(c) Daily Record
I hadn’t expected the promises made by David Cameron, Ed Miliband and Nick Clegg to amount to the proverbial hill of beans. I’m talking, of course, about the promises of new powers being devolved to Scotland in the event of a ‘no’ vote in the Scottish-independence referendum on September 18th; which the three Unionist party leaders made a few days before the referendum in a fit of panic when opinion polls suggested the ‘yes’ vote was nudging past the ‘no’ one. What does surprise me is the speed with which, after the referendum returned a result of 45% in favour of independence and 55% against it, the promises of the Three Stooges, or the Three Unwise Men, or whatever you want to call them, have started to be reneged on.
(One reason for not believing any of this – which the Labour-supporting Scottish tabloid the Daily Record rather desperately splashed on its front page as THE VOW – was the involvement of Nick Clegg. Anyone who, over the past few years, has followed the behaviour of the Liberal Party leader / facilitator-of-the-current-Conservative-government-in-London will know that any pledge with his signature on it is not worth the paper it’s written upon. Check the following link for details:
However, barely had the last vote been counted in the referendum and it became clear that the United Kingdom was safe for a little while longer, David Cameron announced that any new powers for Scotland would have to be linked to some new powers for England: namely, an end to the anomaly whereby Scottish MPs are able to vote in the House of Commons on matters pertaining only to England, while English MPs are unable to vote on ones pertaining to Scotland – because most of those decisions are now made 400 miles north in the devolved Scottish parliament in Edinburgh.
Ed Miliband must’ve popped a few blood vessels when he heard Cameron come out with that. If Labour win the 2015 general election, it may well be by only a slim majority, leaving Ed dependent on the 40-odd Labour MPs that are usually returned by Scotland to get his legislation passed in the House of Commons. If those MPs are barred from voting on English matters, Ed could be in the embarrassing position of being a British Prime Minister who’s unable to legislate for 85% of the British population – i.e. the English. (He won’t be able to legislate for Scotland either, because its parliament is currently in the hands of the Scottish National Party and will be at least until 2016.)
Now it looks like those promises are likely to disappear down a hole while the Westminster-based representatives of the Conservative and Labour Parties engage in a kerfuffle about who said what and who promised what. It certainly wasn’t the case – as stated clearly in THE VOW on the Daily Record’s front page – that the Scottish parliament would be “strengthened with extensive new powers, on a timetable beginning September 19th.” The 19th had come and gone and all we’ve seen is Tory-Labour squabbling. Hardly seemly for two parties who, until a few days ago, were assuring us that we were all ‘better together’.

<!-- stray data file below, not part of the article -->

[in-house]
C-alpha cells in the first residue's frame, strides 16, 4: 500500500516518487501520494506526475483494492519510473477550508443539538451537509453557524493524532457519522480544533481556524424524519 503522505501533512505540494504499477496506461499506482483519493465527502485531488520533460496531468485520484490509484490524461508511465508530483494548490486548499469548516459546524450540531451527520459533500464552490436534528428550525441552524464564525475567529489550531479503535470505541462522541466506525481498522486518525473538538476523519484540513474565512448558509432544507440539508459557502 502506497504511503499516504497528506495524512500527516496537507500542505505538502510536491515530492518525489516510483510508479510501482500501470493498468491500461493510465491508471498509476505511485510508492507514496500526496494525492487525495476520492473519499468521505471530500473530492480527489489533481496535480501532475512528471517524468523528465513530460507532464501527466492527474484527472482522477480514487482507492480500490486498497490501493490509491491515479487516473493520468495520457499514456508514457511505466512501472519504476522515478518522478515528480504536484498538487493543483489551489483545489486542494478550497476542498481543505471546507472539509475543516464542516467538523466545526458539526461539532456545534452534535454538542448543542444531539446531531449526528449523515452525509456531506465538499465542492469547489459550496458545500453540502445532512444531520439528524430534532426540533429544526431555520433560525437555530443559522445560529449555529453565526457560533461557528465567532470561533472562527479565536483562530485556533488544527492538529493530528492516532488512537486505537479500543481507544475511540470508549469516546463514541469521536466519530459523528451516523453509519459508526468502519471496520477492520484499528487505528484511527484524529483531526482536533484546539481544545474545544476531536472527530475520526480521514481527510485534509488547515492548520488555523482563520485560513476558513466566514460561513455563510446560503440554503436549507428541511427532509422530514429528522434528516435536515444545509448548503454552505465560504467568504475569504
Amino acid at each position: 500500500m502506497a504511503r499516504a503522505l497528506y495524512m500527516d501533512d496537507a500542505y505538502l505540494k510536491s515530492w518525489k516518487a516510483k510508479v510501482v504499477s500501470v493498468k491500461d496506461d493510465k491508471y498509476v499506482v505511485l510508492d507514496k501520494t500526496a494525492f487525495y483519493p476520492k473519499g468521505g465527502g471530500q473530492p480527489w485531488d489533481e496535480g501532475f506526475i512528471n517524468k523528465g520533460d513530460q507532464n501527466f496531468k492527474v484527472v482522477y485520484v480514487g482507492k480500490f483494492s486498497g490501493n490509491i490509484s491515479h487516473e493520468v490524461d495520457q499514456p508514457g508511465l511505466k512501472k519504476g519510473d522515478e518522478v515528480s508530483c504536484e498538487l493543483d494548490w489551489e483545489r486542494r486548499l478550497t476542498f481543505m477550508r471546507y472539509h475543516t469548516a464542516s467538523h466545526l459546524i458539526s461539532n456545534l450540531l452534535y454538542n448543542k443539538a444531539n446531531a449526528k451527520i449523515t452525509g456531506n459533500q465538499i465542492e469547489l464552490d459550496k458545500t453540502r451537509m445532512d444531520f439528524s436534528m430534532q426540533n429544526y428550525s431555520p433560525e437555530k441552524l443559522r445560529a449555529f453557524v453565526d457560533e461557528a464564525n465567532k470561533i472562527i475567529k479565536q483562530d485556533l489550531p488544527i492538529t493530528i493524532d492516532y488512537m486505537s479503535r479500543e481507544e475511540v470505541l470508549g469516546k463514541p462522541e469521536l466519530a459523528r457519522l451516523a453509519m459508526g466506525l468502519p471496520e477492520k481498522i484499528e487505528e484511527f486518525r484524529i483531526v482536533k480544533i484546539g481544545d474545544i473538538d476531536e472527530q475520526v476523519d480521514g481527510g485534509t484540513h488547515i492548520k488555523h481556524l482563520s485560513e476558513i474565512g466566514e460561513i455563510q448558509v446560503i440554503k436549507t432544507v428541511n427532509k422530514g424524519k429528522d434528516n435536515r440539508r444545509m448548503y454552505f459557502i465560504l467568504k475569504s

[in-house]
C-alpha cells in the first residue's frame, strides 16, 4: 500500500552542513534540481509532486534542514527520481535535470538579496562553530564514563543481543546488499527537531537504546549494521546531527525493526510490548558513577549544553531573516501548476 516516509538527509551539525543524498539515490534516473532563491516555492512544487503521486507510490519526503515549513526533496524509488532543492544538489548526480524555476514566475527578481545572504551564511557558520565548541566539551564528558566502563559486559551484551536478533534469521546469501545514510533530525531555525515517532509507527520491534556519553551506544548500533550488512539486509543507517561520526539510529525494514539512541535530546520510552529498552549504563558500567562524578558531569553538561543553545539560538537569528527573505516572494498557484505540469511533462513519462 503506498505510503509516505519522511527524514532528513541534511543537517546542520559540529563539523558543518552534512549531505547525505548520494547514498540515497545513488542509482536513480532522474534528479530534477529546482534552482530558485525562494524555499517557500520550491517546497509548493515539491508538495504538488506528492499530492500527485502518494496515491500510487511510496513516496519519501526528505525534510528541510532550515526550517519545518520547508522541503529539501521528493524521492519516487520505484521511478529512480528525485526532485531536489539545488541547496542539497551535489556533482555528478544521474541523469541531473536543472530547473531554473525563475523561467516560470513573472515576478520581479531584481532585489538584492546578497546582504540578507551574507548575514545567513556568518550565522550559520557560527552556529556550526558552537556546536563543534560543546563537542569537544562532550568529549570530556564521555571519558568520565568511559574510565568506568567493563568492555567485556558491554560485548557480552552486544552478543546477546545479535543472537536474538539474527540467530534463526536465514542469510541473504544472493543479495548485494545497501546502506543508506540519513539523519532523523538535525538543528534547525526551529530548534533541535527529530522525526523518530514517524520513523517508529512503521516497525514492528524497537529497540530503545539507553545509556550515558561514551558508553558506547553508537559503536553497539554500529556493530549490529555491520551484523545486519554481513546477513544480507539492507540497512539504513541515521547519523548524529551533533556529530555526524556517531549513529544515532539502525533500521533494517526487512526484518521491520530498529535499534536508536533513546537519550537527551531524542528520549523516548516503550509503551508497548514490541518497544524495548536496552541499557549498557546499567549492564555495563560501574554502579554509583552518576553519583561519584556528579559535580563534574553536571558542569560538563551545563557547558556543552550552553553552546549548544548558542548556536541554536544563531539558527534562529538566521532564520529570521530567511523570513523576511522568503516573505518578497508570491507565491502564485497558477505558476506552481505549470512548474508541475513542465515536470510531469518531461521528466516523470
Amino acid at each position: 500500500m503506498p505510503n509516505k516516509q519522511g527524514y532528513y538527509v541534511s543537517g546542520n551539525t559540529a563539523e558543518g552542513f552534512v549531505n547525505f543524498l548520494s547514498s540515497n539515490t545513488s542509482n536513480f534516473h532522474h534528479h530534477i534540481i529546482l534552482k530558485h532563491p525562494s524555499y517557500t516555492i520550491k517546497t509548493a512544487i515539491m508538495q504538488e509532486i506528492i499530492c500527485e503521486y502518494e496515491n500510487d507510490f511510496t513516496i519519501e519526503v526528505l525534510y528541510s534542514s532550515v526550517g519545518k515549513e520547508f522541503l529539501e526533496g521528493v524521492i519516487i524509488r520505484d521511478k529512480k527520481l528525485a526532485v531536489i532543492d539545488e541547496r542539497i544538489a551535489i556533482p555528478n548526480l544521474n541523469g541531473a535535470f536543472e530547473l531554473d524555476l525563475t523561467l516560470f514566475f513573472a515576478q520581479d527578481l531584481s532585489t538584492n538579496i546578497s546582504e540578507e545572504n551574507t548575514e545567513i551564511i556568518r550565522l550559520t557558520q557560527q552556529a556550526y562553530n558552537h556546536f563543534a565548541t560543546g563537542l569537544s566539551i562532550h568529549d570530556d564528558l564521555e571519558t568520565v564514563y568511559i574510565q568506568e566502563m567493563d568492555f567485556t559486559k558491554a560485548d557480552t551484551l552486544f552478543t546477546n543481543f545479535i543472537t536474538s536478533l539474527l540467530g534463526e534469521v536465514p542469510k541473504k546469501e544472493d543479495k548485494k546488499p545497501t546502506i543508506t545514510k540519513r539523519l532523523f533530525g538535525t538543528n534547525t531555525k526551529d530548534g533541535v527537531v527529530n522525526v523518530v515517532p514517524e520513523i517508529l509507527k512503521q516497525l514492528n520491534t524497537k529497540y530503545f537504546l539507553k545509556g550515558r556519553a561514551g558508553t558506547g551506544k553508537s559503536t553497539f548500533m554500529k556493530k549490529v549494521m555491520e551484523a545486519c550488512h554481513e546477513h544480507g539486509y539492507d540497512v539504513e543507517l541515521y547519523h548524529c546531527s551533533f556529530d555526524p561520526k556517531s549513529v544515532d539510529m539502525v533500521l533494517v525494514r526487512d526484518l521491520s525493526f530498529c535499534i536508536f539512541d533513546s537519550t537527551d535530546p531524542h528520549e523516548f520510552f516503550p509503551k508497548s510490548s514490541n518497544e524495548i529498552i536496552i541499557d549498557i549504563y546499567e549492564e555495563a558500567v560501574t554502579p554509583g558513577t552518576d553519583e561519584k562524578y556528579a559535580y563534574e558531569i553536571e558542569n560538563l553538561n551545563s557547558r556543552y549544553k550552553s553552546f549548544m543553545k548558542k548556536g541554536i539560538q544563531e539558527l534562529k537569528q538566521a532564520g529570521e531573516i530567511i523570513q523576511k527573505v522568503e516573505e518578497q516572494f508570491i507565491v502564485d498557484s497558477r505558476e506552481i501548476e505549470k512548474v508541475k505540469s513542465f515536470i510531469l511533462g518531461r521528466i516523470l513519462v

Actually, I expect the issue will finally be kicked into the long grass and forgotten about while the Westminster political and media establishments find other, more reassuringly-familiar things to obsess about, like the upcoming Clacton by-election and the possibility of the United Kingdom Independence Party (UKIP) winning its first seat in the House of Commons, and then next year’s general election.
By the way, I can understand English people’s annoyance at the current conundrum. If I were English, I’d be pissed off that Scottish MPs can enjoy a say over my country’s affairs, when my own MPs have no say over theirs. This is the old ‘West Lothian Question’, which was first raised in 1977 by the distinguished Labour Party politician Tam Dalyell and which seems more pertinent than ever today. Old Tam is not just a rare example of a fine Labour mind, he’s also an even rarer example of a fine Scottish Labour mind. Just yesterday, Tam told the BBC’s Kirsty Wark: “I think it would be wrong in principle for a Labour government to impose – because that’s the correct word – legislation in England using a Scottish majority, where those Scottish MPs had absolutely no say in their own place… I think he’s (Miliband’s) got to face up to it that it is deeply wrong to try to pretend that Scottish MPs should vote decisively on English affairs.”
However, the fact remains that Cameron, Miliband and Clegg promised the Scots those powers at a time when there seemed a possibility of the ‘yes’ side winning narrowly. It didn’t in the end, but it would’ve done with a six-percent swing of the vote. Now I’m sure that among the 55% of Scottish voters who ultimately voted ‘no’, there were a lot, probably a majority, who felt British, wanted to stay in the United Kingdom, hated the concept of Scotland becoming independent, didn’t care about extra powers being handed over to Edinburgh and maybe didn’t want a parliament, even a devolved one, in Edinburgh in the first place. But I’m also sure there were a number of folk swithering between voting ‘yes’ and voting ‘no’, who were ultimately swayed to the ‘no’ side by THE VOW. As many as six percent? Quite possibly. Which makes the prevarications happening now in Westminster deeply wrong from a Scottish point of view.
Mind you, a lot of people voted ‘yes’ precisely because they regarded the political hacks of Westminster as a shower of corrupt, untrustworthy sleazebags whom Scotland was better off shot of. What has happened since September 18th has probably not done anything to change that opinion.